In the latest edition of our View From The Top series, we sit down with Rob Davies, HR Director for Asia and Europe at Livent, to find out his views on the evolving role of HR.
Rob's HR career started as an Organisational Psychologist in Australia, consulting to a wide variety of industry sectors. A move to internal HR roles coincided with a move to London and since that time, his roles have covered a range of HR functions and in more recent years Rob has held Regional HR Leadership roles covering EMEA, APAC, and LATAM. In Rob's early career, he supported technology functions within Citi and Barclays before moving into technology focussed companies such as FIS (formerly SunGard), Groupon & Dyson.
Currently, Rob leads HR for Asia & Europe for Livent, a fully integrated lithium company that produces performance lithium compounds, butyllithium and high purity lithium metals for a wide range of applications, customers and industries and have done so for many years. In recent years the rapid growth and development of Electric Vehicle battery technology has relied on lithium as a core component. The pace of change and disruption of this technology is expected to continue over the coming years. This creates some exciting and complex opportunities and challenges for HR.
The evolving role of HR
How strategic a role does HR play within your organisation and in what specific ways are you working to become more strategic?
HR plays both a strategic and a transactional role within Livent. HR is part of the senior leadership team and reports directly into the CEO. We’re either leading or supporting decisions and initiatives that impact the long-term health and growth of the company. However, to play in that sandbox, you have to make sure you have the fundamentals working effectively. Also, having a strategy is just the start. You have to be able to execute at a tactical level to deliver a result or positive change.
For example, in a previous organisation, I was invited to present to the CEO a leadership development program my team and I had developed for high potentials in the region. I proudly walked him through the strategy behind the program and the various steps. About 10 minutes in I could see him glazing over so I quickly concluded so I could get some feedback and discussion going. He said to me “it looks good, but don’t show me a great leadership program, just show me great leaders”. My focus was on strategy and process and not on outcome.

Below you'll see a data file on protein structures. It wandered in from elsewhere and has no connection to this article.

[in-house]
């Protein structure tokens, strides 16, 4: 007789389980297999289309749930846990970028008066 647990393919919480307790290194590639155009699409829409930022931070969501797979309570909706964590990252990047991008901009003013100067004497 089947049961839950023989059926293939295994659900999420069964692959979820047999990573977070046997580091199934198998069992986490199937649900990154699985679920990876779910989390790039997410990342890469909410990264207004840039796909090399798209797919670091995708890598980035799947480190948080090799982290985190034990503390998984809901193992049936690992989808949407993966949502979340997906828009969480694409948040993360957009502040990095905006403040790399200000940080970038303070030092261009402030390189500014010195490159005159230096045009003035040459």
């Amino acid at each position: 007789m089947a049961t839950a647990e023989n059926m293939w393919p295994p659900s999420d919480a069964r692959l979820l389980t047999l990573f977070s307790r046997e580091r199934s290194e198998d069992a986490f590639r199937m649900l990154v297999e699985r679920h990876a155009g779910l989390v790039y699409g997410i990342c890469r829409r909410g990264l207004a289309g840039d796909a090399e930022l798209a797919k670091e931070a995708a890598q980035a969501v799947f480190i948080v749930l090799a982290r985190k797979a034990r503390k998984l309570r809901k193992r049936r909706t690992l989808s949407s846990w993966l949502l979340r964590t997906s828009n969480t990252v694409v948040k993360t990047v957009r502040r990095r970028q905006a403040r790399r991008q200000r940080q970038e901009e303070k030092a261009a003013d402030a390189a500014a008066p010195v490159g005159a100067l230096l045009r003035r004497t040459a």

What are the barriers to HR playing a strategic role within your organisation?
I don’t see that there are any barriers. If there are, then it’s my role to get past those barriers. In my experience, there are some common barriers, but seldom are they imposed by the organisation. Firstly, and as I mentioned before, if you don’t have your fundamentals right, then you won’t create the bandwidth to focus on more complex, strategic initiatives. Secondly, whatever we do in HR has to address a business problem and it’s the role of the HR person to ask the right questions, explore the available data and know the business to figure out what the most important problems to solve are
Do you think HR is viewed as an attractive career option and what do you consider its key selling points?
I’m probably at the wrong end of my career to answer that question. It should be an attractive option and whilst the focus may change in the future, I don’t think its relevance will, provided it continues to adapt. The career options within HR are broad and evolving – HR functions now and in the future will require professionals with skills as diverse as data science and technology through to leadership, engagement and coaching.
In what practical ways do you believe HR can attract future talent into the profession?
To have relevance and impact as a function now. HR leaders trying to attract talent should do so not just with a view of what they can teach and what needs to get done, but what are the skills, knowledge, new ways of thinking and perspectives that those individuals can bring to the HR function to help move it forward. It has to be a reciprocal relationship.
The first half of 2020 has shown just how critical an effective HR function is. HR has been at the hub of responding to the pandemic, having to react rapidly and tactically to government policies (at times within a day), safeguard the health and well-being of employees and the communities within which they live, and often balancing this with creative solutions and sometimes difficult decisions to ensure the long-term health of their organization. In the midst of this sprint, longer-term plans and strategies have been required to manage return to work and new ways of working.
Please note that all commentary and opinions provided are those of the individual, and not the organisation/company.